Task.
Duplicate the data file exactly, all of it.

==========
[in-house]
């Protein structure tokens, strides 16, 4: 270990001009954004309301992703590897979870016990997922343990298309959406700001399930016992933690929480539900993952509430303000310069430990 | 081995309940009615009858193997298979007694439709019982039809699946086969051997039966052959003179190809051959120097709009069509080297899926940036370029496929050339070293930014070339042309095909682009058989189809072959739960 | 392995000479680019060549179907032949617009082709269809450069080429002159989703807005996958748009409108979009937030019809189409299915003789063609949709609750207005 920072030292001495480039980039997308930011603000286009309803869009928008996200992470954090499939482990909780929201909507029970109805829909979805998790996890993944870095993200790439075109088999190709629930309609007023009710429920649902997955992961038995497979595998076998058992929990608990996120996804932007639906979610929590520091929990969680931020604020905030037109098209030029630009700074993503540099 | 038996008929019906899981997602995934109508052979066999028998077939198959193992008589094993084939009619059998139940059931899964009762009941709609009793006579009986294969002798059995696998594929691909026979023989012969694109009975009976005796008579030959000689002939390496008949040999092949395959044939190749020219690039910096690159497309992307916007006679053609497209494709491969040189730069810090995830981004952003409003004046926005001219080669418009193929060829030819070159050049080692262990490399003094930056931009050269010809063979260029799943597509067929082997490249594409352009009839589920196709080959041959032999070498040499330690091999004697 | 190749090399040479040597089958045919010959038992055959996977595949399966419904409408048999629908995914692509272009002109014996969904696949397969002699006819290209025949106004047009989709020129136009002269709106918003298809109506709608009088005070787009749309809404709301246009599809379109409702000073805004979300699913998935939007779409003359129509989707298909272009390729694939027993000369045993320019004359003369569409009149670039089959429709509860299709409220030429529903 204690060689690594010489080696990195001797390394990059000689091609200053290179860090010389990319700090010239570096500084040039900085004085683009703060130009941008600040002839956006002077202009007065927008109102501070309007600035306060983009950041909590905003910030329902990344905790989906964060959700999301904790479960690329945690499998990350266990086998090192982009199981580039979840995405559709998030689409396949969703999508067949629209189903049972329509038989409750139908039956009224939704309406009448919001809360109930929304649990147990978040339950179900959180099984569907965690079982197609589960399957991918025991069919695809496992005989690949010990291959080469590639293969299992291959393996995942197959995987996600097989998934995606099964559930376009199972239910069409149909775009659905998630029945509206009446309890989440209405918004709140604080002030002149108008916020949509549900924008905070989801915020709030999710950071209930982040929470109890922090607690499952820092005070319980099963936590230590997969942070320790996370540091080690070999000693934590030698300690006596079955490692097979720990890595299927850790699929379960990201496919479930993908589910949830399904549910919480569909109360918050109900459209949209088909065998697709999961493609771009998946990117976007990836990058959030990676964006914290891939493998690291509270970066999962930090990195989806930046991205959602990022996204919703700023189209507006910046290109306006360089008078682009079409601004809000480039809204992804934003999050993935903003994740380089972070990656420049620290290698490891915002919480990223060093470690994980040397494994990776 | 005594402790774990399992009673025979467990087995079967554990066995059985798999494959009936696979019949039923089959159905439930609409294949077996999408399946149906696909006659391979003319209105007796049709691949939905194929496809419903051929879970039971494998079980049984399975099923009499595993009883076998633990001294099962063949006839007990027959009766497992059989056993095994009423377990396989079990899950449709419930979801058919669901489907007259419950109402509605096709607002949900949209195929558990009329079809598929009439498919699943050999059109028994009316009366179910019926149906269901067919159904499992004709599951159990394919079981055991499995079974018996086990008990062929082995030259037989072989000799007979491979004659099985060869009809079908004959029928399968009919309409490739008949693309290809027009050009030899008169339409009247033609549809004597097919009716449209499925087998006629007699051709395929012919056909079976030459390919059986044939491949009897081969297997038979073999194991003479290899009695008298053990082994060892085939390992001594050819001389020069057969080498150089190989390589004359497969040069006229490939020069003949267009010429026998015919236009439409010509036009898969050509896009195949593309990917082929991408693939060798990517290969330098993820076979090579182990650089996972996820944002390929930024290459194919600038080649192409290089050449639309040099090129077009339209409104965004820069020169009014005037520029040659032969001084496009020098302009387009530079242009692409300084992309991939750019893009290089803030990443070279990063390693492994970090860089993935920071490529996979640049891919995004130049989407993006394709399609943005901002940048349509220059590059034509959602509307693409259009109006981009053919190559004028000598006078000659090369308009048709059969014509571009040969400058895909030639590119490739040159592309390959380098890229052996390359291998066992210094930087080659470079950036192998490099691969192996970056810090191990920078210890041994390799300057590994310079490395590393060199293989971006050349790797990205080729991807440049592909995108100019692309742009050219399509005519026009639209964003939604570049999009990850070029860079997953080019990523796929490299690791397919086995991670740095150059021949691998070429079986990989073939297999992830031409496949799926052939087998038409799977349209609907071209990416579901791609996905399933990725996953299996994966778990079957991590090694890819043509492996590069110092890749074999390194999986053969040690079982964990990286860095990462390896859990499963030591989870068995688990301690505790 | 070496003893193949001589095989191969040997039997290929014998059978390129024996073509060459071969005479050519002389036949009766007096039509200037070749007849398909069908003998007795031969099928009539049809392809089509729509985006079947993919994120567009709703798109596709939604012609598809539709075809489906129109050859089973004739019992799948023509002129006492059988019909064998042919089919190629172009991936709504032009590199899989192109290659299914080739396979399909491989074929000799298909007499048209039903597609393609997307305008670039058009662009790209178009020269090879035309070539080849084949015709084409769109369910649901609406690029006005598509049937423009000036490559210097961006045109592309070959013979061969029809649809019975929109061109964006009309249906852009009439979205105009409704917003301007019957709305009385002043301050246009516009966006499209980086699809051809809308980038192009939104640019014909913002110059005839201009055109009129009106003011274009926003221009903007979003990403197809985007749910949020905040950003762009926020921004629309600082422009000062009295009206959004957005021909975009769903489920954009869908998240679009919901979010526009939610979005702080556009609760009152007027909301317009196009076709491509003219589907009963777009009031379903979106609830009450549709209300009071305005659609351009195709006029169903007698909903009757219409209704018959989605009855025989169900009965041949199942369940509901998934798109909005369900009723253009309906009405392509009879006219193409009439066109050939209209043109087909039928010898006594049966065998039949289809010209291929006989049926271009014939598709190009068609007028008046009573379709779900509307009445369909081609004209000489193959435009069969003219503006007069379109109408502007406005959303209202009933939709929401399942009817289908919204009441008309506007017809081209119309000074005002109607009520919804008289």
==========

[in-house]
């Protein structure tokens, strides 16, 4: 270990001009954004309301992703590897979870016990997922343990298309959406700001399930016992933690929480539900993952509430303000310069430990 | 081995309940009615009858193997298979007694439709019982039809699946086969051997039966052959003179190809051959120097709009069509080297899926940036370029496929050339070293930014070339042309095909682009058989189809072959739960 | 392995000479680019060549179907032949617009082709269809450069080429002159989703807005996958748009409108979009937030019809189409299915003789063609949709609750207005 920072030292001495480039980039997308930011603000286009309803869009928008996200992470954090499939482990909780929201909507029970109805829909979805998790996890993944870095993200790439075109088999190709629930309609007023009710429920649902997955992961038995497979595998076998058992929990608990996120996804932007639906979610929590520091929990969680931020604020905030037109098209030029630009700074993503540099 | 038996008929019906899981997602995934109508052979066999028998077939198959193992008589094993084939009619059998139940059931899964009762009941709609009793006579009986294969002798059995696998594929691909026979023989012969694109009975009976005796008579030959000689002939390496008949040999092949395959044939190749020219690039910096690159497309992307916007006679053609497209494709491969040189730069810090995830981004952003409003004046926005001219080669418009193929060829030819070159050049080692262990490399003094930056931009050269010809063979260029799943597509067929082997490249594409352009009839589920196709080959041959032999070498040499330690091999004697 | 190749090399040479040597089958045919010959038992055959996977595949399966419904409408048999629908995914692509272009002109014996969904696949397969002699006819290209025949106004047009989709020129136009002269709106918003298809109506709608009088005070787009749309809404709301246009599809379109409702000073805004979300699913998935939007779409003359129509989707298909272009390729694939027993000369045993320019004359003369569409009149670039089959429709509860299709409220030429529903 204690060689690594010489080696990195001797390394990059000689091609200053290179860090010389990319700090010239570096500084040039900085004085683009703060130009941008600040002839956006002077202009007065927008109102501070309007600035306060983009950041909590905003910030329902990344905790989906964060959700999301904790479960690329945690499998990350266990086998090192982009199981580039979840995405559709998030689409396949969703999508067949629209189903049972329509038989409750139908039956009224939704309406009448919001809360109930929304649990147990978040339950179900959180099984569907965690079982197609589960399957991918025991069919695809496992005989690949010990291959080469590639293969299992291959393996995942197959995987996600097989998934995606099964559930376009199972239910069409149909775009659905998630029945509206009446309890989440209405918004709140604080002030002149108008916020949509549900924008905070989801915020709030999710950071209930982040929470109890922090607690499952820092005070319980099963936590230590997969942070320790996370540091080690070999000693934590030698300690006596079955490692097979720990890595299927850790699929379960990201496919479930993908589910949830399904549910919480569909109360918050109900459209949209088909065998697709999961493609771009998946990117976007990836990058959030990676964006914290891939493998690291509270970066999962930090990195989806930046991205959602990022996204919703700023189209507006910046290109306006360089008078682009079409601004809000480039809204992804934003999050993935903003994740380089972070990656420049620290290698490891915002919480990223060093470690994980040397494994990776 | 005594402790774990399992009673025979467990087995079967554990066995059985798999494959009936696979019949039923089959159905439930609409294949077996999408399946149906696909006659391979003319209105007796049709691949939905194929496809419903051929879970039971494998079980049984399975099923009499595993009883076998633990001294099962063949006839007990027959009766497992059989056993095994009423377990396989079990899950449709419930979801058919669901489907007259419950109402509605096709607002949900949209195929558990009329079809598929009439498919699943050999059109028994009316009366179910019926149906269901067919159904499992004709599951159990394919079981055991499995079974018996086990008990062929082995030259037989072989000799007979491979004659099985060869009809079908004959029928399968009919309409490739008949693309290809027009050009030899008169339409009247033609549809004597097919009716449209499925087998006629007699051709395929012919056909079976030459390919059986044939491949009897081969297997038979073999194991003479290899009695008298053990082994060892085939390992001594050819001389020069057969080498150089190989390589004359497969040069006229490939020069003949267009010429026998015919236009439409010509036009898969050509896009195949593309990917082929991408693939060798990517290969330098993820076979090579182990650089996972996820944002390929930024290459194919600038080649192409290089050449639309040099090129077009339209409104965004820069020169009014005037520029040659032969001084496009020098302009387009530079242009692409300084992309991939750019893009290089803030990443070279990063390693492994970090860089993935920071490529996979640049891919995004130049989407993006394709399609943005901002940048349509220059590059034509959602509307693409259009109006981009053919190559004028000598006078000659090369308009048709059969014509571009040969400058895909030639590119490739040159592309390959380098890229052996390359291998066992210094930087080659470079950036192998490099691969192996970056810090191990920078210890041994390799300057590994310079490395590393060199293989971006050349790797990205080729991807440049592909995108100019692309742009050219399509005519026009639209964003939604570049999009990850070029860079997953080019990523796929490299690791397919086995991670740095150059021949691998070429079986990989073939297999992830031409496949799926052939087998038409799977349209609907071209990416579901791609996905399933990725996953299996994966778990079957991590090694890819043509492996590069110092890749074999390194999986053969040690079982964990990286860095990462390896859990499963030591989870068995688990301690505790 | 070496003893193949001589095989191969040997039997290929014998059978390129024996073509060459071969005479050519002389036949009766007096039509200037070749007849398909069908003998007795031969099928009539049809392809089509729509985006079947993919994120567009709703798109596709939604012609598809539709075809489906129109050859089973004739019992799948023509002129006492059988019909064998042919089919190629172009991936709504032009590199899989192109290659299914080739396979399909491989074929000799298909007499048209039903597609393609997307305008670039058009662009790209178009020269090879035309070539080849084949015709084409769109369910649901609406690029006005598509049937423009000036490559210097961006045109592309070959013979061969029809649809019975929109061109964006009309249906852009009439979205105009409704917003301007019957709305009385002043301050246009516009966006499209980086699809051809809308980038192009939104640019014909913002110059005839201009055109009129009106003011274009926003221009903007979003990403197809985007749910949020905040950003762009926020921004629309600082422009000062009295009206959004957005021909975009769903489920954009869908998240679009919901979010526009939610979005702080556009609760009152007027909301317009196009076709491509003219589907009963777009009031379903979106609830009450549709209300009071305005659609351009195709006029169903007698909903009757219409209704018959989605009855025989169900009965041949199942369940509901998934798109909005369900009723253009309906009405392509009879006219193409009439066109050939209209043109087909039928010898006594049966065998039949289809010209291929006989049926271009014939598709190009068609007028008046009573379709779900509307009445369909081609004209000489193959435009069969003219503006007069379109109408502007406005959303209202009933939709929401399942009817289908919204009441008309506007017809081209119309000074005002109607009520919804008289």